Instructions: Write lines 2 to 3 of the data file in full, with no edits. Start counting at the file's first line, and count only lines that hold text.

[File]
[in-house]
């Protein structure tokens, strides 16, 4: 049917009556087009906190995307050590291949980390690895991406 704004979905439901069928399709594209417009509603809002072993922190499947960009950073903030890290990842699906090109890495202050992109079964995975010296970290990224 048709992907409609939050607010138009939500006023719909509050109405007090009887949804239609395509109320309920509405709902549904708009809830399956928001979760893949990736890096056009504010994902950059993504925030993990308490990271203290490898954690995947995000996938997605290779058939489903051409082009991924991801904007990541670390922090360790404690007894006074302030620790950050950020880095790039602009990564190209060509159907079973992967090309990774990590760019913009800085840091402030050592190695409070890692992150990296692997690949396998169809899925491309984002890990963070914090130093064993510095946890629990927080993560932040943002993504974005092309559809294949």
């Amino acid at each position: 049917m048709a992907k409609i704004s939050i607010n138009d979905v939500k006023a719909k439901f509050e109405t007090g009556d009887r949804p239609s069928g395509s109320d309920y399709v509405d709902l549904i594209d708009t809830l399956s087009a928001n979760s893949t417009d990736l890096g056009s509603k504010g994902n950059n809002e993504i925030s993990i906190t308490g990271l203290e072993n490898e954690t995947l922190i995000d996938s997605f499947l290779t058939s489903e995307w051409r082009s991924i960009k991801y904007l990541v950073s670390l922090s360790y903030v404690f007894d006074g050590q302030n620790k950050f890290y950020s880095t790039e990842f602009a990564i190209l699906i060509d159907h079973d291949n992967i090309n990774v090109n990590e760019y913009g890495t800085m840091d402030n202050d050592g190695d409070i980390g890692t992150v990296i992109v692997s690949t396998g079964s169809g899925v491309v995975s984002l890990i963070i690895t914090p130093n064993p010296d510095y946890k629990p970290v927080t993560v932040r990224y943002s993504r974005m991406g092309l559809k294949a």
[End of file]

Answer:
């Protein structure tokens, strides 16, 4: 049917009556087009906190995307050590291949980390690895991406 704004979905439901069928399709594209417009509603809002072993922190499947960009950073903030890290990842699906090109890495202050992109079964995975010296970290990224 048709992907409609939050607010138009939500006023719909509050109405007090009887949804239609395509109320309920509405709902549904708009809830399956928001979760893949990736890096056009504010994902950059993504925030993990308490990271203290490898954690995947995000996938997605290779058939489903051409082009991924991801904007990541670390922090360790404690007894006074302030620790950050950020880095790039602009990564190209060509159907079973992967090309990774990590760019913009800085840091402030050592190695409070890692992150990296692997690949396998169809899925491309984002890990963070914090130093064993510095946890629990927080993560932040943002993504974005092309559809294949």
């Amino acid at each position: 049917m048709a992907k409609i704004s939050i607010n138009d979905v939500k006023a719909k439901f509050e109405t007090g009556d009887r949804p239609s069928g395509s109320d309920y399709v509405d709902l549904i594209d708009t809830l399956s087009a928001n979760s893949t417009d990736l890096g056009s509603k504010g994902n950059n809002e993504i925030s993990i906190t308490g990271l203290e072993n490898e954690t995947l922190i995000d996938s997605f499947l290779t058939s489903e995307w051409r082009s991924i960009k991801y904007l990541v950073s670390l922090s360790y903030v404690f007894d006074g050590q302030n620790k950050f890290y950020s880095t790039e990842f602009a990564i190209l699906i060509d159907h079973d291949n992967i090309n990774v090109n990590e760019y913009g890495t800085m840091d402030n202050d050592g190695d409070i980390g890692t992150v990296i992109v692997s690949t396998g079964s169809g899925v491309v995975s984002l890990i963070i690895t914090p130093n064993p010296d510095y946890k629990p970290v927080t993560v932040r990224y943002s993504r974005m991406g092309l559809k294949a």